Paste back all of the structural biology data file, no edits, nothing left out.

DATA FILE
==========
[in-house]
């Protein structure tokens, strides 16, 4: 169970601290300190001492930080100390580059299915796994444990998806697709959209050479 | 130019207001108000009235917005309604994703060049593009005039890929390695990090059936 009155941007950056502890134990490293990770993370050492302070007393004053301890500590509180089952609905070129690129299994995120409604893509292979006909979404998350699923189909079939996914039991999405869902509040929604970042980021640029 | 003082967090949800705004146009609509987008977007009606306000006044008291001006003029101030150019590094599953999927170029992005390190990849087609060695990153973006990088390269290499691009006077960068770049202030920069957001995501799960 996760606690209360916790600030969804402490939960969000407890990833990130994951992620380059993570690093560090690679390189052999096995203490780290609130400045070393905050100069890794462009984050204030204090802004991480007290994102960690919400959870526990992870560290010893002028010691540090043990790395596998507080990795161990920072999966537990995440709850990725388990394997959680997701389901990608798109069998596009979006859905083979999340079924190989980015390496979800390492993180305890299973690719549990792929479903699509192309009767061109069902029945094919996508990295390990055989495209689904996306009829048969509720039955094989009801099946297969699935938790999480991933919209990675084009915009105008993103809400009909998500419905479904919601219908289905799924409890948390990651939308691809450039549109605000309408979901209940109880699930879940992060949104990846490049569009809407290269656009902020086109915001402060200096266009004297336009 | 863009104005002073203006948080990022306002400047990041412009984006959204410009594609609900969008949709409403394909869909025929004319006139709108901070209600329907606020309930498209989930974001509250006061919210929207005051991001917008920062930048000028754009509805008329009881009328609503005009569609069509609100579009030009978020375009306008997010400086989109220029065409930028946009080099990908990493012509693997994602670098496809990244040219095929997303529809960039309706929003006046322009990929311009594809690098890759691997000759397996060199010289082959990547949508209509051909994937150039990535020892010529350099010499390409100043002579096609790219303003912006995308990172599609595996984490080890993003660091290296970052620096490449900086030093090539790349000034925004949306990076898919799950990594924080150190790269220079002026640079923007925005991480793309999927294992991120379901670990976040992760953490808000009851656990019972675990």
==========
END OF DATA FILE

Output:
[in-house]
């Protein structure tokens, strides 16, 4: 169970601290300190001492930080100390580059299915796994444990998806697709959209050479 | 130019207001108000009235917005309604994703060049593009005039890929390695990090059936 009155941007950056502890134990490293990770993370050492302070007393004053301890500590509180089952609905070129690129299994995120409604893509292979006909979404998350699923189909079939996914039991999405869902509040929604970042980021640029 | 003082967090949800705004146009609509987008977007009606306000006044008291001006003029101030150019590094599953999927170029992005390190990849087609060695990153973006990088390269290499691009006077960068770049202030920069957001995501799960 996760606690209360916790600030969804402490939960969000407890990833990130994951992620380059993570690093560090690679390189052999096995203490780290609130400045070393905050100069890794462009984050204030204090802004991480007290994102960690919400959870526990992870560290010893002028010691540090043990790395596998507080990795161990920072999966537990995440709850990725388990394997959680997701389901990608798109069998596009979006859905083979999340079924190989980015390496979800390492993180305890299973690719549990792929479903699509192309009767061109069902029945094919996508990295390990055989495209689904996306009829048969509720039955094989009801099946297969699935938790999480991933919209990675084009915009105008993103809400009909998500419905479904919601219908289905799924409890948390990651939308691809450039549109605000309408979901209940109880699930879940992060949104990846490049569009809407290269656009902020086109915001402060200096266009004297336009 | 863009104005002073203006948080990022306002400047990041412009984006959204410009594609609900969008949709409403394909869909025929004319006139709108901070209600329907606020309930498209989930974001509250006061919210929207005051991001917008920062930048000028754009509805008329009881009328609503005009569609069509609100579009030009978020375009306008997010400086989109220029065409930028946009080099990908990493012509693997994602670098496809990244040219095929997303529809960039309706929003006046322009990929311009594809690098890759691997000759397996060199010289082959990547949508209509051909994937150039990535020892010529350099010499390409100043002579096609790219303003912006995308990172599609595996984490080890993003660091290296970052620096490449900086030093090539790349000034925004949306990076898919799950990594924080150190790269220079002026640079923007925005991480793309999927294992991120379901670990976040992760953490808000009851656990019972675990």